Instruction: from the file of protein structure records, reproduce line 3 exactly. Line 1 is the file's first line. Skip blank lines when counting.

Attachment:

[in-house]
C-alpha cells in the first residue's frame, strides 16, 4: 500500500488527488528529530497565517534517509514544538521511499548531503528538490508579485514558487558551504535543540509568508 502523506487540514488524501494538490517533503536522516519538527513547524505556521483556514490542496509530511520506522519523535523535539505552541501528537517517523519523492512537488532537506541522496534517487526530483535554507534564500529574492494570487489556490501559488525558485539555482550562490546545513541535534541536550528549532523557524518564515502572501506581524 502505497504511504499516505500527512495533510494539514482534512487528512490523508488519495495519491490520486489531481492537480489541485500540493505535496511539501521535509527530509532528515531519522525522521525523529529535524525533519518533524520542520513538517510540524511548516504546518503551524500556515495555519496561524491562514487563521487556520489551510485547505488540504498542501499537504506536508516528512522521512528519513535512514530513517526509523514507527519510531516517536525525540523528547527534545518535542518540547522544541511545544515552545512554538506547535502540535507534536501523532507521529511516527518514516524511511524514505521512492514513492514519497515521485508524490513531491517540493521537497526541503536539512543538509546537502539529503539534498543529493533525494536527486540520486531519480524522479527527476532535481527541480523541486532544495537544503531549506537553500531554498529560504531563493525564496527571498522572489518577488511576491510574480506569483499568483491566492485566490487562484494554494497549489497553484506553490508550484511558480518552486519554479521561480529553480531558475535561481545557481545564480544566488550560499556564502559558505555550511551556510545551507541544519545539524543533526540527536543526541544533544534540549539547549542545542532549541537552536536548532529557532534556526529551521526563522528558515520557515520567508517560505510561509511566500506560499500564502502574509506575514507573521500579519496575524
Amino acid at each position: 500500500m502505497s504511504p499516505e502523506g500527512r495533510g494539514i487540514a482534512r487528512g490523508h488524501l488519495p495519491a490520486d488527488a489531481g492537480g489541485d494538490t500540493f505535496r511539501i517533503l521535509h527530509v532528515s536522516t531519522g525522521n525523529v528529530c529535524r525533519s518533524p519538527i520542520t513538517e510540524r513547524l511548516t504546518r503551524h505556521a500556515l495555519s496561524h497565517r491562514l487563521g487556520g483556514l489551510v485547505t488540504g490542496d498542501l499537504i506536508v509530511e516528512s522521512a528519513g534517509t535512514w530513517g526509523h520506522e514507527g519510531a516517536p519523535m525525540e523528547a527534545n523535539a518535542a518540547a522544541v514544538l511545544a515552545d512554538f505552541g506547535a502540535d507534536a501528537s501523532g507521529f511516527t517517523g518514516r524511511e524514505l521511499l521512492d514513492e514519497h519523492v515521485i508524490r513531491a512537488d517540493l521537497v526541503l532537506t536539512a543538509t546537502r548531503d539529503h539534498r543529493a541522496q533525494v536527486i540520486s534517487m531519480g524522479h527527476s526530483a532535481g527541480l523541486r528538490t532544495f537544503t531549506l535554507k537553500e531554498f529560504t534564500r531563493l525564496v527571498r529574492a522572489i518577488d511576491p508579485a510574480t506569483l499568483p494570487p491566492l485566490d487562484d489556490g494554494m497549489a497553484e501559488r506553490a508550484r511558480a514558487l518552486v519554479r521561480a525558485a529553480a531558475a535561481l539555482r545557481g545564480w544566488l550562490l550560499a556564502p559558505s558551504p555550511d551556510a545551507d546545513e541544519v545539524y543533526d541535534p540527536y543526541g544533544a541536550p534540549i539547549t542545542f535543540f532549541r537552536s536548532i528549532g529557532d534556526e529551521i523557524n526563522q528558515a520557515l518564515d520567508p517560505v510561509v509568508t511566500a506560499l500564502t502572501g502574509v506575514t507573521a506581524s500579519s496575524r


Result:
Amino acid at each position: 500500500m502505497s504511504p499516505e502523506g500527512r495533510g494539514i487540514a482534512r487528512g490523508h488524501l488519495p495519491a490520486d488527488a489531481g492537480g489541485d494538490t500540493f505535496r511539501i517533503l521535509h527530509v532528515s536522516t531519522g525522521n525523529v528529530c529535524r525533519s518533524p519538527i520542520t513538517e510540524r513547524l511548516t504546518r503551524h505556521a500556515l495555519s496561524h497565517r491562514l487563521g487556520g483556514l489551510v485547505t488540504g490542496d498542501l499537504i506536508v509530511e516528512s522521512a528519513g534517509t535512514w530513517g526509523h520506522e514507527g519510531a516517536p519523535m525525540e523528547a527534545n523535539a518535542a518540547a522544541v514544538l511545544a515552545d512554538f505552541g506547535a502540535d507534536a501528537s501523532g507521529f511516527t517517523g518514516r524511511e524514505l521511499l521512492d514513492e514519497h519523492v515521485i508524490r513531491a512537488d517540493l521537497v526541503l532537506t536539512a543538509t546537502r548531503d539529503h539534498r543529493a541522496q533525494v536527486i540520486s534517487m531519480g524522479h527527476s526530483a532535481g527541480l523541486r528538490t532544495f537544503t531549506l535554507k537553500e531554498f529560504t534564500r531563493l525564496v527571498r529574492a522572489i518577488d511576491p508579485a510574480t506569483l499568483p494570487p491566492l485566490d487562484d489556490g494554494m497549489a497553484e501559488r506553490a508550484r511558480a514558487l518552486v519554479r521561480a525558485a529553480a531558475a535561481l539555482r545557481g545564480w544566488l550562490l550560499a556564502p559558505s558551504p555550511d551556510a545551507d546545513e541544519v545539524y543533526d541535534p540527536y543526541g544533544a541536550p534540549i539547549t542545542f535543540f532549541r537552536s536548532i528549532g529557532d534556526e529551521i523557524n526563522q528558515a520557515l518564515d520567508p517560505v510561509v509568508t511566500a506560499l500564502t502572501g502574509v506575514t507573521a506581524s500579519s496575524r